Strength testing began with a general warm-up of 5 minutes on a cycle ergometer. Before each separate lift (bench press and back squat), subjects performed a warm-up set of 8–10 repetitions with a lightweight. The weight was then progressively increased for the subsequent trials until no more than 1 repetition could be completed, according to the guidelines for testing 1RM set forth by the National Strength and Conditioning Association (3). An acceptable lift for the bench press involved a controlled descent in which the bar briefly touched the chest before concentric contraction. Once the arms were fully lowered, a verbal press command was given and the bar pressed upward until achievement of full extension. For a complete lift to be awarded, both feet maintained contact with the floor at all times with the buttocks, shoulders, and head in contact with the bench. For the back squat, subjects unracked the weight and walked back, standing with the knee joint fully extended no more than 1 m away from the squat rack. The lifter then, under control, descended until 90° at the knee or lower, at which a verbal “up” command was given. Once fully standing, the bar was racked and a successful lift counted. All testing sessions were supervised by a Certified Strength and Conditioning Specialist.
A GXT was conducted to determine MHR and maximal aerobic power output expressed in watts using a cycle ergometer (Monark 828E; Monark). After strength testing, participants were instructed not to perform any strenuous physical tasks during the 48-hour period before the GXT. After warming up at 50 W for 5 minutes, subjects were given a brief period to recover, after which the test began. Initial workload was set at 30 W and progressively increased by 30 W every minute (4,26). At the culmination of each minute, MHR was recorded using a heart rate monitor (Polar Electro, Lake Success, NY, USA) and rate of perceived exertion (RPE) using the Borg scale of exertion (range of 6–20, with 7 denoting very, very light [rest] and increasing linearly so that 19 signifies very, very hard with 20 representing complete exhaustion) (6). The test was terminated when the participant could no longer continue because of fatigue (revolutions per minute drop below 50) and the RPE was rated as ≥19. Maximum heart rate obtained during testing was used to calculate the steady-state exercise workload. Participants were allowed to actively cool-down (e.g., slow-speed cycling) for several minutes until the heart rate fell below 120 b·min−1 or stabilized.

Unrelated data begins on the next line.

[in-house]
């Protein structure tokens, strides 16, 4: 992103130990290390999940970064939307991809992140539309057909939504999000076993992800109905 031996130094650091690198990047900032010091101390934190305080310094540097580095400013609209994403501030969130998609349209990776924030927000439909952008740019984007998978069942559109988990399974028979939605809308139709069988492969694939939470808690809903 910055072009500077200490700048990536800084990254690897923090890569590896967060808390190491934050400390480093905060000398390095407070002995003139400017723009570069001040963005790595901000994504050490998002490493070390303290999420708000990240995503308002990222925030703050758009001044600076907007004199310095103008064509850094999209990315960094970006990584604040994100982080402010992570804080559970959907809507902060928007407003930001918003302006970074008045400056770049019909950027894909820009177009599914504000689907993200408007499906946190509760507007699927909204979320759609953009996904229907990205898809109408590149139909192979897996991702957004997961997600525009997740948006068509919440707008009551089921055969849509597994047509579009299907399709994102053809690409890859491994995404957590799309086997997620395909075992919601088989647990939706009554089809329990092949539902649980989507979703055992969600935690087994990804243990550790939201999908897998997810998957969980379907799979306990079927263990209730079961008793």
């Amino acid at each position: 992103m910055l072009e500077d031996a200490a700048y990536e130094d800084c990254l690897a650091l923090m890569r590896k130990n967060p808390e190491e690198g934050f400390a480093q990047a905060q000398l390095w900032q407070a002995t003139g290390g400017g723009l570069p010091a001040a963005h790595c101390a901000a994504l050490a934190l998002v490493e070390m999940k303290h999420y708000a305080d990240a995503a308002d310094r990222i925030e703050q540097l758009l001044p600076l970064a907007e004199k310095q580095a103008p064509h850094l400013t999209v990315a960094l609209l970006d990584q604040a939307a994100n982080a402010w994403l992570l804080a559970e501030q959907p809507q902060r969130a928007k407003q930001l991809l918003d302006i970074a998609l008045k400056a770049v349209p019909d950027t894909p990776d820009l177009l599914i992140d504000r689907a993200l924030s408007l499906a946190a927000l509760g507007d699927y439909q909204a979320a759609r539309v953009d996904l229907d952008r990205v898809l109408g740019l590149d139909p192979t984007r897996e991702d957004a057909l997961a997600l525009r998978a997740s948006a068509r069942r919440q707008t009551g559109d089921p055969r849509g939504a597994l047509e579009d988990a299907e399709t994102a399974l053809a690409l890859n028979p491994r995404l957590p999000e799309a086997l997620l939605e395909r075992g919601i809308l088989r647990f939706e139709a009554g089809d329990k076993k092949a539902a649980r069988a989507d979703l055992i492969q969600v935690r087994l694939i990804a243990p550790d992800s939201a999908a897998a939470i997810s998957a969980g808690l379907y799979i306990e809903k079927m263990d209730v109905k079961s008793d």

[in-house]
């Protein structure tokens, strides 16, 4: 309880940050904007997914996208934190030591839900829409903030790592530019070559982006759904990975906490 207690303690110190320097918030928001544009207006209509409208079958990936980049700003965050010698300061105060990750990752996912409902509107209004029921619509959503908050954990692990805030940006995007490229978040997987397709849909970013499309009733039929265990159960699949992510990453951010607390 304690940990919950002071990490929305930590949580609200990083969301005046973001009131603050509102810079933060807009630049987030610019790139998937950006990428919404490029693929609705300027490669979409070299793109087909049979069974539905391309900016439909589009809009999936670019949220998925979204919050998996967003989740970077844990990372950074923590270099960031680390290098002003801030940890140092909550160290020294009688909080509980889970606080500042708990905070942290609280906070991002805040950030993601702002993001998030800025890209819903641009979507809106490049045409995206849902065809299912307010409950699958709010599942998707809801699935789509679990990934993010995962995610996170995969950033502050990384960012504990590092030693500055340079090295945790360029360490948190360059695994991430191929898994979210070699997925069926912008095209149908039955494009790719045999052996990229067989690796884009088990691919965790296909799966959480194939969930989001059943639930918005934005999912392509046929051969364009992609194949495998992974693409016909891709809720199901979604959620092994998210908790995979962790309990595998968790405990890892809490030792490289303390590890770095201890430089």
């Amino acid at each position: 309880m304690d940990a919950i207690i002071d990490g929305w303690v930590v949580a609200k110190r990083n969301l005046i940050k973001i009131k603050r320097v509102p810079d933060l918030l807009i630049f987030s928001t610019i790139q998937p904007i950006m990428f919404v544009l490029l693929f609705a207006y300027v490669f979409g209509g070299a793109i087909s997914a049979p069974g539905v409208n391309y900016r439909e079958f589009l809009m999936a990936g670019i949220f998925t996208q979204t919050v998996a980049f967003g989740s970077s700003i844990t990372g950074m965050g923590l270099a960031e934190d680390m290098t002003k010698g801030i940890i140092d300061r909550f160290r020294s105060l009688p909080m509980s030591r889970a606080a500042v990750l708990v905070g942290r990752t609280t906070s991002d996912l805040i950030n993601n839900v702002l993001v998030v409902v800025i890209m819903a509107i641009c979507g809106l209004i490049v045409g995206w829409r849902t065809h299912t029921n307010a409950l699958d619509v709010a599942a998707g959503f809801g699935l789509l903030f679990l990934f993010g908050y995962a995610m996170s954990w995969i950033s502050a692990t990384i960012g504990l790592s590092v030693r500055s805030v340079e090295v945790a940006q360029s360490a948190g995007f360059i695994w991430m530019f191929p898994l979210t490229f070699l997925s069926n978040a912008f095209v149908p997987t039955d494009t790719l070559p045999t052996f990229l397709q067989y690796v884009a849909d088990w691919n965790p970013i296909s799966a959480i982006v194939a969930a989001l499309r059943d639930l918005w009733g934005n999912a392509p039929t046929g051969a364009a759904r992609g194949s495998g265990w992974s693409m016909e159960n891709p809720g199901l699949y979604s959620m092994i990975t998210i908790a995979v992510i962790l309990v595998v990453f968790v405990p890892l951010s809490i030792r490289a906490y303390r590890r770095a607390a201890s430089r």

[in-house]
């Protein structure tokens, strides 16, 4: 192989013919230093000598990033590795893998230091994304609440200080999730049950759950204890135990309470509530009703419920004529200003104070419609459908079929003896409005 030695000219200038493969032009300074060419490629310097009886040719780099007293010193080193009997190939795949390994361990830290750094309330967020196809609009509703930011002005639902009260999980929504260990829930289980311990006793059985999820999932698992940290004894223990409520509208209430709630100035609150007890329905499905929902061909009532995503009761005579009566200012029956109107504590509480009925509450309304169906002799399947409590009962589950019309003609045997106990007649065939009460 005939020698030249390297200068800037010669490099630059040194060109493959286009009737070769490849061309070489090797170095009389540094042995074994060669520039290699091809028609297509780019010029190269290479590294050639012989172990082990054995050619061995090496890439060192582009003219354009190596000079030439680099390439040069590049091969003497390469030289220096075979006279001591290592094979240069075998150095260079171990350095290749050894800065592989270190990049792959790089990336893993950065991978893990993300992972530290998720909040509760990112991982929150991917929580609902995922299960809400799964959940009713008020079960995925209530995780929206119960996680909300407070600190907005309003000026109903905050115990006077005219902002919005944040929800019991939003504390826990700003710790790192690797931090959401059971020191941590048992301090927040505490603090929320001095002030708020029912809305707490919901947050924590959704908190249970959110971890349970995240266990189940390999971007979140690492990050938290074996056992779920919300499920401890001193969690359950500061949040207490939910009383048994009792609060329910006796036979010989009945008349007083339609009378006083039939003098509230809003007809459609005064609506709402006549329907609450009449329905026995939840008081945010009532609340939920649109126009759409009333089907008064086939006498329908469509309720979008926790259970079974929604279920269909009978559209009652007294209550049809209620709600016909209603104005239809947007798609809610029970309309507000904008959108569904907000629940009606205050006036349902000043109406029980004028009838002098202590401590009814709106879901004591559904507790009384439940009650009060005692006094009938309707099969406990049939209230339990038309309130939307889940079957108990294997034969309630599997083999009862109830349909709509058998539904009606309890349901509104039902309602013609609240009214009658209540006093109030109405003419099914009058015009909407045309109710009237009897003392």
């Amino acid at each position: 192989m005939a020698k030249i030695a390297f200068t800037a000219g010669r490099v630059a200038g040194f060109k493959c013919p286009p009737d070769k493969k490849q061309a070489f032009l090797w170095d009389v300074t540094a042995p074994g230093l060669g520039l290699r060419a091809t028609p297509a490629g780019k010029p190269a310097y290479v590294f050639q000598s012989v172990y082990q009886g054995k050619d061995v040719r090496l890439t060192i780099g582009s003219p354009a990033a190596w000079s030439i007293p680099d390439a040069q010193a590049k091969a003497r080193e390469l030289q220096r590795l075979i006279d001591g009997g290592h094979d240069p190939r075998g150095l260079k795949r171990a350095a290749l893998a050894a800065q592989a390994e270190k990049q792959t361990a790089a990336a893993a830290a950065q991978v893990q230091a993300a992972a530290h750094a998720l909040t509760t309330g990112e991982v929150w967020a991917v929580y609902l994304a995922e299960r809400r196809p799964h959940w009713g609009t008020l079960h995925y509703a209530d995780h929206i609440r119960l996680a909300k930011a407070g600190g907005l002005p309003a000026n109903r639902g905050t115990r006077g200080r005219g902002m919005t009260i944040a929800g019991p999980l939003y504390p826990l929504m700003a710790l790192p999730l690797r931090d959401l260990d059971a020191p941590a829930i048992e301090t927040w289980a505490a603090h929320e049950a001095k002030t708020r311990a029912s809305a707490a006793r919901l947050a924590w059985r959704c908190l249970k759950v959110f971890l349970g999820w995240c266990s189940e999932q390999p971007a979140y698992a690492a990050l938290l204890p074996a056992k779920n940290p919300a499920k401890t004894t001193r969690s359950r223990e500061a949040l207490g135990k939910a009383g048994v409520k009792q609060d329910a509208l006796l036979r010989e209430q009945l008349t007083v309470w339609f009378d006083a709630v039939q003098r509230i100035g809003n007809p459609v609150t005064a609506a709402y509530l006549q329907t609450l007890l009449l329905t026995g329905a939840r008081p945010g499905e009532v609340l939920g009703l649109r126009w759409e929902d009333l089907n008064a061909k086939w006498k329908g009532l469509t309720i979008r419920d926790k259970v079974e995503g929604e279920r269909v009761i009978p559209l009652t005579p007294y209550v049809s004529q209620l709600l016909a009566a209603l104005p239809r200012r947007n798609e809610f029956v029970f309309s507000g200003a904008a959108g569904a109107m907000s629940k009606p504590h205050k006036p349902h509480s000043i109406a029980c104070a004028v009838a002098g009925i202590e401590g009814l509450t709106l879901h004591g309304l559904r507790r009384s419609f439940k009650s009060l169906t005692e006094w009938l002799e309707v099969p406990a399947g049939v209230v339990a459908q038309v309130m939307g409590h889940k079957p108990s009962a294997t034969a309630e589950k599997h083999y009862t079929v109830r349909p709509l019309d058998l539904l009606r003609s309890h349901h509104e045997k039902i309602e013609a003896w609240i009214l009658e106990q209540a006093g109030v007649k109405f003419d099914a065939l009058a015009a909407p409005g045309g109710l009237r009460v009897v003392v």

Experimental Testing Sessions
Subjects underwent each of the following exercise sessions in a randomized order with 1 week separating each session: (a) lower-body aerobic and upper-body resistance exercise (bench press, AE + BP); (b) upper-body resistance exercise (bench press, BP); (c) lower-body aerobic and lower-body resistance exercise (back squat, AE + BS); and (d) lower-body resistance exercise (back squat, BS).
All exercise protocols required subjects to first complete a 5-minute warm-up via cycle ergometry. For the aerobic endurance protocols, 45 minutes of cycle ergometry at 75% MHR achieved by the GXT completed during baseline testing were completed before all resistance exercise. Based on literature, the average time for aerobic conditioning protocols during combined aerobic and strength training is between 30 and 60 minutes at an average of 75% MHR, thereby the average exercise interval was set forth at 45 minutes (5,8,12,15,17,18,25,27,33).